14 July 2006
Malkovitch + Malkovitch + Malkovitch? + Malkovitch + Malkovitch
What would it be like to be in someone else's head? I think I know.
[The following is only tangentially related to the preceding.]
Wittgenstein gives up several things: a model of making sense; rules or criteria for following rules or criteria; an epistemic anti-model; means for clarifying our language; etc. But he doesn't really offer any tools for a serious interface session with your self, introspection.
Wittgenstein doesn't argue much, he discusses. He generally seems to make all the steps visible, he works on what's already apparent. Does he? I'd be tempted to say, "Wittgenstein is an obscurantist, a cultish figure. He doesn't do anything so much as provide fodder for quote books." But what about the serious work, the heavy lifting that's apparent from just reading what's on the page? The struggle of a writer who seems not to have edited himself. What if you saw him actually working? There would be a gravitational pull. "But he's unconvincing without systematic argumentation." Are you convinced by him?--sometimes. Well, that's enough.
The man who wrote, "the human body is the best picture of the human soul," generally shows his soul physically, on the page. His writing is closer to journaling. It's therapeutic. Trying to decipher Wittgenstein is, in a manner roughly speaking, like trying to decipher the journal of an Austrian emo kid from the 1940s. What kind of context must be missing?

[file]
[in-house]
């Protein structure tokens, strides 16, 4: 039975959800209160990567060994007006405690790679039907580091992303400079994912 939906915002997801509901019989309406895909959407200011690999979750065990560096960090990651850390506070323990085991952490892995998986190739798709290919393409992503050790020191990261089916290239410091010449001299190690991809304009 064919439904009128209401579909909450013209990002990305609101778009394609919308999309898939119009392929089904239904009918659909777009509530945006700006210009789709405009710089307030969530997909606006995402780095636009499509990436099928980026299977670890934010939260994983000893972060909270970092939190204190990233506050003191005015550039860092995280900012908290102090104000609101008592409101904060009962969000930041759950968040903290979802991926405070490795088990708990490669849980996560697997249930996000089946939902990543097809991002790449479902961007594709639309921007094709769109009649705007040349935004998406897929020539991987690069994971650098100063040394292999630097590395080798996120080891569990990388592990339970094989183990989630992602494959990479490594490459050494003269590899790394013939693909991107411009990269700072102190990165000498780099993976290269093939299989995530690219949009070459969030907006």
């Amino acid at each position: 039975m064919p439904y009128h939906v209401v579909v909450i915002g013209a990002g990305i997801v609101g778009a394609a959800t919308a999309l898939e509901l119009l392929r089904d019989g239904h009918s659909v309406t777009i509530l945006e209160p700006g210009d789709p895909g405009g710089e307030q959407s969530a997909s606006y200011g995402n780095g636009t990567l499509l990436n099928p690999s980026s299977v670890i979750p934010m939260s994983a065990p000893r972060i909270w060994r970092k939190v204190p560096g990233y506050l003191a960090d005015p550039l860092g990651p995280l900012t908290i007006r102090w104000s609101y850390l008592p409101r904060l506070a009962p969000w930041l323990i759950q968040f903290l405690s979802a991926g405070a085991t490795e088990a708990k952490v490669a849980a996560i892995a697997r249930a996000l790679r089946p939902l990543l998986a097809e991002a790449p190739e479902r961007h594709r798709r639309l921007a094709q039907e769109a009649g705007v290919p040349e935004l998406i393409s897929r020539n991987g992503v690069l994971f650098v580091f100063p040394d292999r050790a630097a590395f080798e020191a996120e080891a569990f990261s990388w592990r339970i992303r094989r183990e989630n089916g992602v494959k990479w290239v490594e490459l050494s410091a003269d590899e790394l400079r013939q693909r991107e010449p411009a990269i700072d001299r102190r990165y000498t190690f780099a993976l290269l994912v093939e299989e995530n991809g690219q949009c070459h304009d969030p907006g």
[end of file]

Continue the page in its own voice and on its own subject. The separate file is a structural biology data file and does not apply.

The human body is the best picture of the human soul. Wittgenstein doesn't offer any tools for introspection, but he requires introspection. To work in good faith: The humanist's highest calling.
I've been trapped in my head. I make notes about this fact at work, post-it notes, and I put them around my cubicle. I think about how I'm only thinking about myself all the time. Insufferable. Philosophy does not seem to be an avenue down which many philosophers go. It seems like there must be heavy lifting done, and it doesn't have to be apparent. It should not be something like learning calculus. Roughly speaking, everything is rule following. Philosophy is rule following, but it's also preparatory to rule following. Before philosophy there is actual life, and after philosophy there is actual life. Philosophy must be part of actual life.
I'm almost in despair about philosophy; but I feel quite invested in seeing this through.